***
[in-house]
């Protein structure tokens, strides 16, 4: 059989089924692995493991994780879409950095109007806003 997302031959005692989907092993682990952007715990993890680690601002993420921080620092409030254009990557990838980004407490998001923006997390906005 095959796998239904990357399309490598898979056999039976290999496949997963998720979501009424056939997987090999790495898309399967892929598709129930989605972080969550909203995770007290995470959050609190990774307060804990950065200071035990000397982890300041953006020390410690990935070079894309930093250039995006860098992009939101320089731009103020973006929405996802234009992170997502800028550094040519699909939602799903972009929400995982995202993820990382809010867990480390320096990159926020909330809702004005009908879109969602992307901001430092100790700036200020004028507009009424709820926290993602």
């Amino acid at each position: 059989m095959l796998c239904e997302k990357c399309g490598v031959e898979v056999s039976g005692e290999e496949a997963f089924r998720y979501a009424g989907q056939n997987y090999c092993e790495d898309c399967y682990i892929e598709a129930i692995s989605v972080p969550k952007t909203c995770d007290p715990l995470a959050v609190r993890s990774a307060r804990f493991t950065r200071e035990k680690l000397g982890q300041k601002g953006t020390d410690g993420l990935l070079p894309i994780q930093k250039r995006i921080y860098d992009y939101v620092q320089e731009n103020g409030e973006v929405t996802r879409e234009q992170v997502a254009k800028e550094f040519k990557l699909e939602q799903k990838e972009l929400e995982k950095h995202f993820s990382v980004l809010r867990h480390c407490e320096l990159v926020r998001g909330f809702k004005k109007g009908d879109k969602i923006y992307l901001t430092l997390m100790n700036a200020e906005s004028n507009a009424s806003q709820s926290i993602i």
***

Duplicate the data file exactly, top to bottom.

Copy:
[in-house]
């Protein structure tokens, strides 16, 4: 059989089924692995493991994780879409950095109007806003 997302031959005692989907092993682990952007715990993890680690601002993420921080620092409030254009990557990838980004407490998001923006997390906005 095959796998239904990357399309490598898979056999039976290999496949997963998720979501009424056939997987090999790495898309399967892929598709129930989605972080969550909203995770007290995470959050609190990774307060804990950065200071035990000397982890300041953006020390410690990935070079894309930093250039995006860098992009939101320089731009103020973006929405996802234009992170997502800028550094040519699909939602799903972009929400995982995202993820990382809010867990480390320096990159926020909330809702004005009908879109969602992307901001430092100790700036200020004028507009009424709820926290993602």
């Amino acid at each position: 059989m095959l796998c239904e997302k990357c399309g490598v031959e898979v056999s039976g005692e290999e496949a997963f089924r998720y979501a009424g989907q056939n997987y090999c092993e790495d898309c399967y682990i892929e598709a129930i692995s989605v972080p969550k952007t909203c995770d007290p715990l995470a959050v609190r993890s990774a307060r804990f493991t950065r200071e035990k680690l000397g982890q300041k601002g953006t020390d410690g993420l990935l070079p894309i994780q930093k250039r995006i921080y860098d992009y939101v620092q320089e731009n103020g409030e973006v929405t996802r879409e234009q992170v997502a254009k800028e550094f040519k990557l699909e939602q799903k990838e972009l929400e995982k950095h995202f993820s990382v980004l809010r867990h480390c407490e320096l990159v926020r998001g909330f809702k004005k109007g009908d879109k969602i923006y992307l901001t430092l997390m100790n700036a200020e906005s004028n507009a009424s806003q709820s926290i993602i």